•  is generally a complex function;

* Werner Heisenberg, Max Born, Pascual Jordan


Mathematical Background

  • Complex number


eigenfunction

Operator

eigenvalue (constant)

Eigenvalue Problem

  • Eigenvalue Equation

    • Function  is not changed when operated by an operator

      Example


Wavefunction

  • Quantum mechanics acknowledges the wave-particle duality of matter by supposing that a particle is distributed through space like a wave (Wave Mechanics*).

    • Wavefunction is the function that contains all the measurable information about the particle

    • Wavefunction refers to any vector or function which describes the state of a physical system by expanding it in terms of other states of the same system.

  • The wavefunction must satisfy certain constraints:

    • Must be a solution of the Schrödinger Equation

    • Must be normalizable (must be quadratically integrable)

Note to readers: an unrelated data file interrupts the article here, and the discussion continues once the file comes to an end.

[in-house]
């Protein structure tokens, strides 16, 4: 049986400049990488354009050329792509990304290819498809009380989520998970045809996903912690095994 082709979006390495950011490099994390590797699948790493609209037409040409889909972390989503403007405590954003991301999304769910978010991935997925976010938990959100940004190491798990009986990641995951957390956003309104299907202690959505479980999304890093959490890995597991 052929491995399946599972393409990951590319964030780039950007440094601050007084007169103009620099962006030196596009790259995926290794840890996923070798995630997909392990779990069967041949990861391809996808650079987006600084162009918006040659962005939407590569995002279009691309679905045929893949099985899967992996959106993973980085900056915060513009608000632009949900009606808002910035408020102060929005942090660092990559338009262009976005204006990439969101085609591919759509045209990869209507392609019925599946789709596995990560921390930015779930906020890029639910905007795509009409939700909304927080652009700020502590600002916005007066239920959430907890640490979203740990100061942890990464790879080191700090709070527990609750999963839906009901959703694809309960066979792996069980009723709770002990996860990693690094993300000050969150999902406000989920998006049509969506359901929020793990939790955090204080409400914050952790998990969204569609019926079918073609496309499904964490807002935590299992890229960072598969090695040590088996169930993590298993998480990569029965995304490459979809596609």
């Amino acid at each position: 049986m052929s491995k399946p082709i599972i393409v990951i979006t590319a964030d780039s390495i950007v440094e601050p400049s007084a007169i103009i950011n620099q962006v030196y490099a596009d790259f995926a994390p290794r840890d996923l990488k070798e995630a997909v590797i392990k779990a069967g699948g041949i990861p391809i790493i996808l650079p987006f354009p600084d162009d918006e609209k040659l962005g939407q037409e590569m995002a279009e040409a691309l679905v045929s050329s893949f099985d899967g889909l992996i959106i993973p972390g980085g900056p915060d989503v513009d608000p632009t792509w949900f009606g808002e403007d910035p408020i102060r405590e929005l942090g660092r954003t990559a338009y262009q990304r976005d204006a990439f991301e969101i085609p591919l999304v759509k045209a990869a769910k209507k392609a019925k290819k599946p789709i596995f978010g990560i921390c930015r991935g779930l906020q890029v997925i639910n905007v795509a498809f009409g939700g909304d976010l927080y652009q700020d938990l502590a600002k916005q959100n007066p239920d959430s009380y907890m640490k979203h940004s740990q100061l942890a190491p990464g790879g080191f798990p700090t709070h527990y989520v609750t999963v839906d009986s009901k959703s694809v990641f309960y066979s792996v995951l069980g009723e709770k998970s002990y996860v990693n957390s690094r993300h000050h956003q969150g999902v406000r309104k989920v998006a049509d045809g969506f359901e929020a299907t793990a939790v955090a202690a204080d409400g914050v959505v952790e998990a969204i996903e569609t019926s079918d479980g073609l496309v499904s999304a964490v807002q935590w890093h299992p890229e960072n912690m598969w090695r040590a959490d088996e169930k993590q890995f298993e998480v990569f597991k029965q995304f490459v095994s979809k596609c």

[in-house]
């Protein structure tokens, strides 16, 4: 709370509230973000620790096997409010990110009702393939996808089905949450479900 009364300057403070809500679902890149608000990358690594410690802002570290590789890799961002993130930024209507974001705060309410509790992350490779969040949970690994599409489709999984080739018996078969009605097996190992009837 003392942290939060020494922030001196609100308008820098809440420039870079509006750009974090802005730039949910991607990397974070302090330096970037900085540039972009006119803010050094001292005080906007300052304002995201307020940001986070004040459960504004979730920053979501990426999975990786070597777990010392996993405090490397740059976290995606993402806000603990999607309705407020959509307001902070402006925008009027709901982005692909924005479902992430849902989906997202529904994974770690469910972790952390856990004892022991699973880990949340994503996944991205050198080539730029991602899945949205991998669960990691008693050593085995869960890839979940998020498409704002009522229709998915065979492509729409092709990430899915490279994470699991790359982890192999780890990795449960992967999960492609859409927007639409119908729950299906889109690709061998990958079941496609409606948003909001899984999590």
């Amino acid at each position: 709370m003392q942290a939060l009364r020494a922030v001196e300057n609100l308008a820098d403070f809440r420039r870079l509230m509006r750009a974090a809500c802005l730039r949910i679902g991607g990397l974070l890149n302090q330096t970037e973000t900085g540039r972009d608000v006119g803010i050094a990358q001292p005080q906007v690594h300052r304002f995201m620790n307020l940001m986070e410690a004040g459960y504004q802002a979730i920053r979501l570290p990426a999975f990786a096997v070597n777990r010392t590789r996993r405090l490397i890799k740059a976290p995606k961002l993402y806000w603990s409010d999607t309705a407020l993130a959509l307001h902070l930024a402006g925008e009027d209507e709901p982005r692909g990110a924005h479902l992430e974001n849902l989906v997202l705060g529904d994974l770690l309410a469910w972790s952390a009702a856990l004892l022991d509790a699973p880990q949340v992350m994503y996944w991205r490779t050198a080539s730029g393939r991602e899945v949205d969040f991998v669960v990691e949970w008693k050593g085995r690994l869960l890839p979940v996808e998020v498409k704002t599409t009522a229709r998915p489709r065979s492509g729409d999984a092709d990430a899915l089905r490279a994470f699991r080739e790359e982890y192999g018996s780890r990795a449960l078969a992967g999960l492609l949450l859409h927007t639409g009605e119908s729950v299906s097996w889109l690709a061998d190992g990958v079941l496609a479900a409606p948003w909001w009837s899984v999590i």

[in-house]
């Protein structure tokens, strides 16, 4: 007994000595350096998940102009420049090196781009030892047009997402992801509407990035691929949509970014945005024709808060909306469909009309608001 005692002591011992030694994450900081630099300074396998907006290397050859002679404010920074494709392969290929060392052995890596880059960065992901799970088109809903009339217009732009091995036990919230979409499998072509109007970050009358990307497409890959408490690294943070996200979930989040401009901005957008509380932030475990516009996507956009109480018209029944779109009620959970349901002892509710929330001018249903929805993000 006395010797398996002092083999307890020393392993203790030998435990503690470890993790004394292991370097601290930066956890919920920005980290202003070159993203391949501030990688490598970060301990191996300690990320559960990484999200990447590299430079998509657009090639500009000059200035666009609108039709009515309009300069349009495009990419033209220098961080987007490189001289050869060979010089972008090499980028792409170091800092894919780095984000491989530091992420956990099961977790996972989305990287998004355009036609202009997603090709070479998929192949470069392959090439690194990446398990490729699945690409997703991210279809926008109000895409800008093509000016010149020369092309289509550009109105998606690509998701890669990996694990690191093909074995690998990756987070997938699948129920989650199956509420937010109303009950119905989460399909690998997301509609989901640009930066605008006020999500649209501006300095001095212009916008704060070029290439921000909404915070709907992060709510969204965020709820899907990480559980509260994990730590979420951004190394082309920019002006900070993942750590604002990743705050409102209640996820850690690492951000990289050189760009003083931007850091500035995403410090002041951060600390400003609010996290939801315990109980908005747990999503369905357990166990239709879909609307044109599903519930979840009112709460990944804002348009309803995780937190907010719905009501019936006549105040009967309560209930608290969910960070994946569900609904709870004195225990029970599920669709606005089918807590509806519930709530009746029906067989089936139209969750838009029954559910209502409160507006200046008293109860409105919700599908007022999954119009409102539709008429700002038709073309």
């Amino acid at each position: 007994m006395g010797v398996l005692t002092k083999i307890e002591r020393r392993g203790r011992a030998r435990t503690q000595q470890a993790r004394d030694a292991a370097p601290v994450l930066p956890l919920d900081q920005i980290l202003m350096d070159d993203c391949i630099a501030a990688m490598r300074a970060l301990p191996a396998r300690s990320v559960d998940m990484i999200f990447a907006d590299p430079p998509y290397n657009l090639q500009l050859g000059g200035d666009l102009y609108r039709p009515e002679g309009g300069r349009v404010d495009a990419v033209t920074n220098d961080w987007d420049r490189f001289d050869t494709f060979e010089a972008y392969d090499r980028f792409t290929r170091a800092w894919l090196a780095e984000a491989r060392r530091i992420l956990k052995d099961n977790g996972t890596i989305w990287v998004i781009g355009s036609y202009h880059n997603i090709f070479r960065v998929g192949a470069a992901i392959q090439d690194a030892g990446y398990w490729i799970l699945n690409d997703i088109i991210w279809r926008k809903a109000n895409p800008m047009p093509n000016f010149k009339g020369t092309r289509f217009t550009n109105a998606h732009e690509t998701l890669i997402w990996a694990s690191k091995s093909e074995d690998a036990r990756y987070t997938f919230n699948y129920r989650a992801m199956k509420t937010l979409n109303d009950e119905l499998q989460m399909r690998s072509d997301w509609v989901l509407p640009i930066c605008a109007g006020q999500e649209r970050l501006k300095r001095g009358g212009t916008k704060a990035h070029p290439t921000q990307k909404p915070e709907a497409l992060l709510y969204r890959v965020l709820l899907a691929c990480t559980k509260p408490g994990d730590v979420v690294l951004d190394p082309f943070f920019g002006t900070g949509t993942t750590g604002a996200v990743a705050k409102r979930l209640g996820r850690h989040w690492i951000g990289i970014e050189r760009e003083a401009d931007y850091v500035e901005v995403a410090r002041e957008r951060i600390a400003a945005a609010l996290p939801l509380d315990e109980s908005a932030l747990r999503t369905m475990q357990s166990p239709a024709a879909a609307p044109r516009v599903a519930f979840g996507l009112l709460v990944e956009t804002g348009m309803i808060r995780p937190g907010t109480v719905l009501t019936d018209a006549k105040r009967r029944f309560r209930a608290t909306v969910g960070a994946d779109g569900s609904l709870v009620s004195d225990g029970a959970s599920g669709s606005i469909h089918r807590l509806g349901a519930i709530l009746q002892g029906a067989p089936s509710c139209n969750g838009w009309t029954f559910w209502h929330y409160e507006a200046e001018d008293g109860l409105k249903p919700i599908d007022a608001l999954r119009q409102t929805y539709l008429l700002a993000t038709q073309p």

• Must be a continuous function (must be single-valued)

    • The slope of the function must be continuous

* Other approaches are Matrix Mechanics (W. Heisenberg) and Transformation Theory (P.A.M. Dirac)


Wave Mechanics

  • Vibration of a string


Schrödinger Equation

Erwin Schrödinger

  • Erwin Schrödinger proposed an equation for finding the wavefunction of any system.

  • Time-independent Schrödinger equation


Schrödinger Equation

  • Time Dependent Schrödinger Equation

  • If the wavefunction has a separable form;

Time Independent Schrödinger Equation


Schrödinger Equation

  • Time Independent Schrödinger Equation

    • 1-dimension

    • 3-dimension

  • Time Dependent Schrödinger Equation

  • Hamiltonian Operator


Solutions of Schrödinger Equation

  • If potential energy V is independent of x; V(x)=V

Constant=k2

momentum